Top Reads of 2018

This year's best of 2018 list has tons of new categories to fit all of the amazing books I read this year. I've had the chance to read so many advanced books and recent releases, so most of what I read were books that came out in 2018. I mostly choose contemporary, so I've started with my favorite debut as well as the best books in other genres I've ventured into. After that, I have smaller categories in the contemporary genre. I hope you find new books to love and give to your friends and family for the holidays. If you're interested in learning more about the books on the list, click their titles to go to my reviews. Let me know if these are some of your favorites in the comments, and tell me your favorite books!
Best In Genre Top Debut
Nothing Left To Burn by Heather Ezell Nothing Left To Burn gave me the craziest book hangover. I was so immersed in the story, and I couldn't stop reading to do anything that I actually needed to be doing. There is a toxic relat…

Permanent Record Review

Permanent Record by Mary HK Choi
Overview: Pablo's life is a mess. He works at a bodega or a "health food store" depending on who you ask, which is about the only thing he has going right at the moment. He dropped out of NYU, though that debt still follows him, along with the credit card bills from some ill advised buying sprees. He has a good group of friends that he lives with and a family that genuinely does love him, but he has no clue what he's doing. What's the end goal? Who knows... Overall: 5 

General Thoughts: This is not a normal part of my reviews, but I had some things I wanted to say that don't necessarily fit anywhere else. 1) I love this book, but I feel like it's for a very particular set of readers. You MUST be a lover of character driven stories because a lot of this book is exploring Pablo's mind. I love that. I honestly don't care about plot if I love your characters, but I know a lot of people aren't like that, so fair warni…

What If It's Us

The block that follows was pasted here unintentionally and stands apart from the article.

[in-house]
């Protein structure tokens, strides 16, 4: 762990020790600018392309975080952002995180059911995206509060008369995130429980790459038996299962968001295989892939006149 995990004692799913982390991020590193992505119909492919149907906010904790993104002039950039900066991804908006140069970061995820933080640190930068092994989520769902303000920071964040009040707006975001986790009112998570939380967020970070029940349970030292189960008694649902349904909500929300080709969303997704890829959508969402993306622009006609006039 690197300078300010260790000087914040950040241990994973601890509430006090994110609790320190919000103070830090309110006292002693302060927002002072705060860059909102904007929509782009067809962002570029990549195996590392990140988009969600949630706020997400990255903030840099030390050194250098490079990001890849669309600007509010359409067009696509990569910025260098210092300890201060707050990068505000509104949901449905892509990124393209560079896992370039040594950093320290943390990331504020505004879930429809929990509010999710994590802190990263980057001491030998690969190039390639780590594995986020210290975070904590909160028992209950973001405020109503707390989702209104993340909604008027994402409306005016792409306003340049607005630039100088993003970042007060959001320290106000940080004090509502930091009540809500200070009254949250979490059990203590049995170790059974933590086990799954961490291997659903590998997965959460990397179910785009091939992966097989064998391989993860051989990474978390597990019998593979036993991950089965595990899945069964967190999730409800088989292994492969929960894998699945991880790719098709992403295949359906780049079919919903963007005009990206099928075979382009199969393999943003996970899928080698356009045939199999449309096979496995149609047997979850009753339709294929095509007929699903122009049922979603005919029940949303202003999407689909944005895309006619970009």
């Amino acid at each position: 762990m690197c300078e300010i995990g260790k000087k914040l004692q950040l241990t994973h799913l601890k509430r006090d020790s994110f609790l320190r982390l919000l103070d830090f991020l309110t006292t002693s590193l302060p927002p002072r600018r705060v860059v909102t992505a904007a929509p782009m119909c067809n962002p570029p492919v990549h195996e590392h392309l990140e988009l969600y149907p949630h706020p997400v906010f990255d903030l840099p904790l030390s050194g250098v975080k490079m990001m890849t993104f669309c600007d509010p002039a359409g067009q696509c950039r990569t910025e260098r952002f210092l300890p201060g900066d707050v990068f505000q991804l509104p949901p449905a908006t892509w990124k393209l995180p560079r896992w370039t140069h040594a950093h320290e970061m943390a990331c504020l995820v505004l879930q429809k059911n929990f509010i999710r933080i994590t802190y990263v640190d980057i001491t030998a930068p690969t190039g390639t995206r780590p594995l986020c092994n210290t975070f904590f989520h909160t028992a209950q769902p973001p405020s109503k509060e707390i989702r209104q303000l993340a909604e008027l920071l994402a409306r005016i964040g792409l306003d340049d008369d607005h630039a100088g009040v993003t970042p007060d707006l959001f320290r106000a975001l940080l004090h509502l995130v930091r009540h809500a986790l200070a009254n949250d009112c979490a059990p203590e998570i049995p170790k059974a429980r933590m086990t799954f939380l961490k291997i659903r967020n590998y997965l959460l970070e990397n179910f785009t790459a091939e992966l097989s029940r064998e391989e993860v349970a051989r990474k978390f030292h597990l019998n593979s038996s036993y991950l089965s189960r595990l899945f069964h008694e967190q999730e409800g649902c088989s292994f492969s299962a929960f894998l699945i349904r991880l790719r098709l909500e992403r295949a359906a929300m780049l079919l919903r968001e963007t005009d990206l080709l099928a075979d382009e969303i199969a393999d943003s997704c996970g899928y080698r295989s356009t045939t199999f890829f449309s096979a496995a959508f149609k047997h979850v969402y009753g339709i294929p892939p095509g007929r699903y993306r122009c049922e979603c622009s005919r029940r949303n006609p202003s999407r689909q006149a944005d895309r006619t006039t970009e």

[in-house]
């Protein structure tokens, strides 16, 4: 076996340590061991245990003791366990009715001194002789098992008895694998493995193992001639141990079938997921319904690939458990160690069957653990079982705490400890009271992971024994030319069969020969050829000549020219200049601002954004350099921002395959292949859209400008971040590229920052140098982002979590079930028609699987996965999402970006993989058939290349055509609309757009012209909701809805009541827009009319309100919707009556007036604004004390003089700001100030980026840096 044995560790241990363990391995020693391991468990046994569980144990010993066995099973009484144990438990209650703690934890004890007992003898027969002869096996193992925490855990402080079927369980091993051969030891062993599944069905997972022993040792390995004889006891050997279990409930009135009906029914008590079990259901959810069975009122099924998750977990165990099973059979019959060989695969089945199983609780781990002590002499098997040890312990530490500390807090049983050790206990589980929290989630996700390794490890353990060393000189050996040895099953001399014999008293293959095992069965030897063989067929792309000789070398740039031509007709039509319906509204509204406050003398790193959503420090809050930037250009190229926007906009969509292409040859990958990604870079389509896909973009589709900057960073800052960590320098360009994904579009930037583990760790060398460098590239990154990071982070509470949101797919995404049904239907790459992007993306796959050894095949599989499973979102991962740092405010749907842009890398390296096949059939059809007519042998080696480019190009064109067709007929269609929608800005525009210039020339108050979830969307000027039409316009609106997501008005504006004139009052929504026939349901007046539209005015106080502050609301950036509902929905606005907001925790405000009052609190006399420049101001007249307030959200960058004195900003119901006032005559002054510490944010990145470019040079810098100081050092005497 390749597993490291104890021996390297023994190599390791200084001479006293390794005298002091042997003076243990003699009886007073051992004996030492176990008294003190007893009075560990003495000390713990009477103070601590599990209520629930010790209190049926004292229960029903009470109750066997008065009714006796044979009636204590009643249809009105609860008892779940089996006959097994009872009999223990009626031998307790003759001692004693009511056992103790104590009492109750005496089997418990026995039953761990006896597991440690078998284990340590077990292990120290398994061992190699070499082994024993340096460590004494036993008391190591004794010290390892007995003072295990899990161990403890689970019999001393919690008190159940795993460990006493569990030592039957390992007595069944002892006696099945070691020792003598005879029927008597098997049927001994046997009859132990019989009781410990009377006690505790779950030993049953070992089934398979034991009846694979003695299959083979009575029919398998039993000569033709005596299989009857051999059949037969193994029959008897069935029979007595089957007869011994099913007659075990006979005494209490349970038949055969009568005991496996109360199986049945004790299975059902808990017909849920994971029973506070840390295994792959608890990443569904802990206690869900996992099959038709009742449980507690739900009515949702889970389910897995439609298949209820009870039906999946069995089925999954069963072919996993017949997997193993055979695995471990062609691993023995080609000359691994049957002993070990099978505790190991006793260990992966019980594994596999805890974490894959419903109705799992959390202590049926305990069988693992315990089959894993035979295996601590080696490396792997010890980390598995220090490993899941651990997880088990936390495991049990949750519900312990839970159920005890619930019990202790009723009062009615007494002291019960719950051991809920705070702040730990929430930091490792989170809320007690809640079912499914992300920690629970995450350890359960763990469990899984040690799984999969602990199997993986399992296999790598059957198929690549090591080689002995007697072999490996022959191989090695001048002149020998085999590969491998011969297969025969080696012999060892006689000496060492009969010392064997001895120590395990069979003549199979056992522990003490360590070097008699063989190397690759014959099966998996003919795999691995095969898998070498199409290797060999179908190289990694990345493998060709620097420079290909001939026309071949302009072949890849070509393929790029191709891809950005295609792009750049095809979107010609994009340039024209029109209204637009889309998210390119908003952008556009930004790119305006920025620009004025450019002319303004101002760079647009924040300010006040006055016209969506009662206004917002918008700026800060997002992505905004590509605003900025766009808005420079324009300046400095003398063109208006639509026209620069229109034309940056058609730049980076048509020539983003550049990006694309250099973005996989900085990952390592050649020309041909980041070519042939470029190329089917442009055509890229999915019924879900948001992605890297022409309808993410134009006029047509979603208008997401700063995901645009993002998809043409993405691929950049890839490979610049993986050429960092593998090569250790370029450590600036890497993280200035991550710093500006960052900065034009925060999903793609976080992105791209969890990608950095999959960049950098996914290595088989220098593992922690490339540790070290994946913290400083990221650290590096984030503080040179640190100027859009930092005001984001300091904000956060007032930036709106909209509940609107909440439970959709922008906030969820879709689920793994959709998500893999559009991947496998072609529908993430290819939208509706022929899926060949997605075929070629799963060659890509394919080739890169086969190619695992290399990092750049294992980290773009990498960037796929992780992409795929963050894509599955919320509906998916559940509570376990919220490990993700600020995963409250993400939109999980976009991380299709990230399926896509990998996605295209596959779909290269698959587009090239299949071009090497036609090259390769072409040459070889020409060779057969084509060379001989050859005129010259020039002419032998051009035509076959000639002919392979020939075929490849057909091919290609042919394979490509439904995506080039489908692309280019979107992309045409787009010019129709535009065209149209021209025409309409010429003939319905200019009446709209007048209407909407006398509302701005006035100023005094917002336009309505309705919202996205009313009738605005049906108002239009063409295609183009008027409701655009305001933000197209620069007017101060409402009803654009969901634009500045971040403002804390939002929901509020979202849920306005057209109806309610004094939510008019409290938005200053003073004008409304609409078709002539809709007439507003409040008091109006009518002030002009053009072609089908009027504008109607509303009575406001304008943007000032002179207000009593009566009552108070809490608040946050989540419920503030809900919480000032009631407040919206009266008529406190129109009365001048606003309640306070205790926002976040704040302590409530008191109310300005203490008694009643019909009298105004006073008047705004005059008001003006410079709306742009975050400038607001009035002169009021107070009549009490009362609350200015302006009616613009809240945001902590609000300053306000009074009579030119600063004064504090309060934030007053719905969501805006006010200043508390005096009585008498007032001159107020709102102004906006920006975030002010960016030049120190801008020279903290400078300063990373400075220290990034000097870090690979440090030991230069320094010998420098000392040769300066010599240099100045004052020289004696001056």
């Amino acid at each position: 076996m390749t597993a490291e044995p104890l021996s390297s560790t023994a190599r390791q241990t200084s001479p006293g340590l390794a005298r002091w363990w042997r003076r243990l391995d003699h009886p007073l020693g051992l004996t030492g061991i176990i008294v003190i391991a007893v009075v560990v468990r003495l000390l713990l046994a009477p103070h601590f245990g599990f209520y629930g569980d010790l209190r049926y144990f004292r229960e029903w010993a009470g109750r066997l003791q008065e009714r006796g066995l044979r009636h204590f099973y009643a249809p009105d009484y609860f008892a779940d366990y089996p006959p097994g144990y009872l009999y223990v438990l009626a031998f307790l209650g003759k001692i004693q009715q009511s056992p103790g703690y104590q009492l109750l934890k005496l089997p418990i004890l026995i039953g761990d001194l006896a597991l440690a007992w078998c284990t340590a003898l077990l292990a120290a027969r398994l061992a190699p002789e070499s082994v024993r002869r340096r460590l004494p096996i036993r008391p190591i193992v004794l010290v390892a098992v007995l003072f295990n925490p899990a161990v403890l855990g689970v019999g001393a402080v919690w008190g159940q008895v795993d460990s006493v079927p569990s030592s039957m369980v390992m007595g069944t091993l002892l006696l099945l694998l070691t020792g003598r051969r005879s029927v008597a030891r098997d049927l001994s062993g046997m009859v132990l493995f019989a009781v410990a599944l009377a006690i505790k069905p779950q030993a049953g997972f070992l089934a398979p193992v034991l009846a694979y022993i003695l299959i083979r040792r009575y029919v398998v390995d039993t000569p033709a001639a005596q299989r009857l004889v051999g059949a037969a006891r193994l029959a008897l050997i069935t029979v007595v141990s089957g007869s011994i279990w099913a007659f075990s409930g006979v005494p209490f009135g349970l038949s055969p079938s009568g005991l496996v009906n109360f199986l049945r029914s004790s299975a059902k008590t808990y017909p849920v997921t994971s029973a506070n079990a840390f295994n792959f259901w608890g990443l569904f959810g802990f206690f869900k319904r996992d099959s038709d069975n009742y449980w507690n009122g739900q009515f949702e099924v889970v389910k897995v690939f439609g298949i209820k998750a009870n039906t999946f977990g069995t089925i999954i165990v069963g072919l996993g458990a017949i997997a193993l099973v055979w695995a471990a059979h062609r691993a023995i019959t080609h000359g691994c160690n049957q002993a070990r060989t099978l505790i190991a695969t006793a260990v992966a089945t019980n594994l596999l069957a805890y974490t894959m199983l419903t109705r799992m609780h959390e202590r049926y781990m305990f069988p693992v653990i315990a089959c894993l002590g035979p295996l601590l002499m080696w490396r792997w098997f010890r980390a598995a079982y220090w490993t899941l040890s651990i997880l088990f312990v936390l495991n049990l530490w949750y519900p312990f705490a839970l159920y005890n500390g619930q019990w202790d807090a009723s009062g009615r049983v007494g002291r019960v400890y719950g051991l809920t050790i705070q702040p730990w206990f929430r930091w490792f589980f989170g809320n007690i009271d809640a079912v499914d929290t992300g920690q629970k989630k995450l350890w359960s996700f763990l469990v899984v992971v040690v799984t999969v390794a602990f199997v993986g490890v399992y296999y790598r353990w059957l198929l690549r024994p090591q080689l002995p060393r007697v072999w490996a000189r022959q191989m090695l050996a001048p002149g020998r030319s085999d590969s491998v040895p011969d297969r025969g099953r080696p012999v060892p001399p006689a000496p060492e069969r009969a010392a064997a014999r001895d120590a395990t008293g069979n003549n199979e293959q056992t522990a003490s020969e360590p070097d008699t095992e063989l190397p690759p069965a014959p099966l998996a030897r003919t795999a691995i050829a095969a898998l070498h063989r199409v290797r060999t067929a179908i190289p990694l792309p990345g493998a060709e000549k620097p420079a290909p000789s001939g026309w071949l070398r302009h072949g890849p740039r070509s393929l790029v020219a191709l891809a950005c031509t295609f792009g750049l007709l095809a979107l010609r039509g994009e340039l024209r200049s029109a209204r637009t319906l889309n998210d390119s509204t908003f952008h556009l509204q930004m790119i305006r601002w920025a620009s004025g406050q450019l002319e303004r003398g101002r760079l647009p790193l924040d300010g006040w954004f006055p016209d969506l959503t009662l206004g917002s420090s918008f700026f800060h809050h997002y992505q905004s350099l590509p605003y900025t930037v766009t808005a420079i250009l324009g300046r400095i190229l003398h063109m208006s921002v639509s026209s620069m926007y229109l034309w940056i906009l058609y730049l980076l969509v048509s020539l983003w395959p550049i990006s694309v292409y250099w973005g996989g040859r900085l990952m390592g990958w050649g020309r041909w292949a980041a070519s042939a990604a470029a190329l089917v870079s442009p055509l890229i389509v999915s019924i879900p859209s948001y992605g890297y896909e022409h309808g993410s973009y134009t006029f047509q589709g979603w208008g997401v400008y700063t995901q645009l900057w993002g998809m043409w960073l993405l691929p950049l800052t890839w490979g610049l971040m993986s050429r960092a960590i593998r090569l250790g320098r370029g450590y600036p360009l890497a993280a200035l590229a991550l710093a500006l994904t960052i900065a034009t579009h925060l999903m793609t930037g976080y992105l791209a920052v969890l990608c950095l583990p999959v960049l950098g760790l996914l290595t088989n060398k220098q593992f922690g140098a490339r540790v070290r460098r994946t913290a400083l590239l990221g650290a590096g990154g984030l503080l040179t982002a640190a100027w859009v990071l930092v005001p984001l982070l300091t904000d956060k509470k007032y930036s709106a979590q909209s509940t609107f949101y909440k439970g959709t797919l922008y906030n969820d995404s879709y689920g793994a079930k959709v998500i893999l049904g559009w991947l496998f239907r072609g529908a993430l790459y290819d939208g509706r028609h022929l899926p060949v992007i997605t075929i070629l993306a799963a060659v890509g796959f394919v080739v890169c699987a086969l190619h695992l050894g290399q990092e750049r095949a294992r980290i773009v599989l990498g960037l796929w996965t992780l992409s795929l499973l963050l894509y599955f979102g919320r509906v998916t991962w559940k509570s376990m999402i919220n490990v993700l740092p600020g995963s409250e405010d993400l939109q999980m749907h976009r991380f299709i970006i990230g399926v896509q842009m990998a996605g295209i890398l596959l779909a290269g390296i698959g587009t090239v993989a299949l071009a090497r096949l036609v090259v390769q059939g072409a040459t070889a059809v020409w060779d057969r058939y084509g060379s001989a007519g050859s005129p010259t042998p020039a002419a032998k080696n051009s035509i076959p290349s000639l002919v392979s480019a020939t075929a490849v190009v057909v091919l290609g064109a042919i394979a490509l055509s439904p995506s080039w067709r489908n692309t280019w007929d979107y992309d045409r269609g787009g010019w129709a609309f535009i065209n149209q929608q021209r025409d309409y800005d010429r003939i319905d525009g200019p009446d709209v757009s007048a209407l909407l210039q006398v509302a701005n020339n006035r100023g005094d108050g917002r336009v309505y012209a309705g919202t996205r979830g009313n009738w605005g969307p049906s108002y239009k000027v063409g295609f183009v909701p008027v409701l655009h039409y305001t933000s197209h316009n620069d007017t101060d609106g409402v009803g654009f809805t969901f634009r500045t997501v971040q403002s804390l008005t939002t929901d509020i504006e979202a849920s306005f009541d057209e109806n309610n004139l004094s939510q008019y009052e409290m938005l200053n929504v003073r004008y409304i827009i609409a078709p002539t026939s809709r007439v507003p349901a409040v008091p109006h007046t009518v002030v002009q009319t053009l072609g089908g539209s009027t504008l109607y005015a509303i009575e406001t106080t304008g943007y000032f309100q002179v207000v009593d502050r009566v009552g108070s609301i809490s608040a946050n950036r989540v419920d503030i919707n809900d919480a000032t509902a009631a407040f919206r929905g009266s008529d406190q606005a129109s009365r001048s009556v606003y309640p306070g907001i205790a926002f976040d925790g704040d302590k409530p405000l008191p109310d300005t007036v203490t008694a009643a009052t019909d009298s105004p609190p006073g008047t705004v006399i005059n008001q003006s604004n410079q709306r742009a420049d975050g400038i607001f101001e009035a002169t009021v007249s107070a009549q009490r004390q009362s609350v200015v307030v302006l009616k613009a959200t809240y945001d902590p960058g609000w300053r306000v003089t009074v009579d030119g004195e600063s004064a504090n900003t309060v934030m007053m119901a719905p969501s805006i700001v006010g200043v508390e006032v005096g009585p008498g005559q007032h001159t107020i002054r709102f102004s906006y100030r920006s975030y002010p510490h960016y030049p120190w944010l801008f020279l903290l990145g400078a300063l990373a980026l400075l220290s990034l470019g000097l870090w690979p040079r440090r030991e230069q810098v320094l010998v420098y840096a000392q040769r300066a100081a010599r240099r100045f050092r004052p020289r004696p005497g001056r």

What If It's Us by Becky Albertalli and Adam Silvera (448 pages)
Overview: Ben and Arthur meet at the post office during a flashmob. Well, Arthur followed Ben into the post office because he thought he was and, and, just as they started talking, in true form with Arthur's New York fantasy, a flash mob erupted. When the boys and split up, Arthur loses his chance at connecting with Ben, but when he can't stop thinking about him, he explores ways to reconnect even in a city of a million empty faces like New York. Even if they can find each other, with Arthur going back to Georgia at the end of the summer, will it even be worth it? Overall: 4/5

Characters: 4.5 I'm not sure what to say about the characters. I liked them enough, but I didn't feel any real attachment to any of them. I liked the cast of friends, but they all lacked a certain weight that would give them a stronger sense of reality. My favorite relationship in the book was the friendship between Dylan and Ben.…

Goodbye, Perfect

Goodbye, Perfect by Sara Barnard (January 29)
Overview: Eden has always been the irresponsible one with poor grades, a loud mouth, and a general air of irresponsibility, but it's her friend Bonnie that takes over the headlines of every major news station in the UK. Bonnie disappears with her ,music teacher and parent boyfriend, Jack Cohen, better known to everyone at Kett as Mr. Cohen. Eden can't believe that a friend would do this, but, suddenly, when she gets a WhatsApp message from Bonnie, she's clued in to their runaway mission. Pressured by her family, Bonnie's, and the cops, Eden refuses to tell them what they know because she made a promise to her best friend. Overall: 3.5 

Characters: 3 Okay, I guess I can see some of the thinking behind these characters, but it wasn't articulated very well. Eden refuses to tell on her friend even though she knows how wrong and serious the situation is. I can see making a promise and being hesitant, but I can't see a sixt…

Into YA with Laura Silverman

Today I'm posting an interview that has been a long time in the making. I reached out to do this interview with Laura before You Asked For Perfect came out, and then things got busy so it's been a minute since doing this interview, but YAFP is one of my favorite books all year. If you haven't read the book, it is an absolute must read for anyone involved in high school, heading to senior year, in education, or is a parent. I've never read a book where I yelled "That's me!" so many times. Here's my review to catch up so that you can have a little context for that.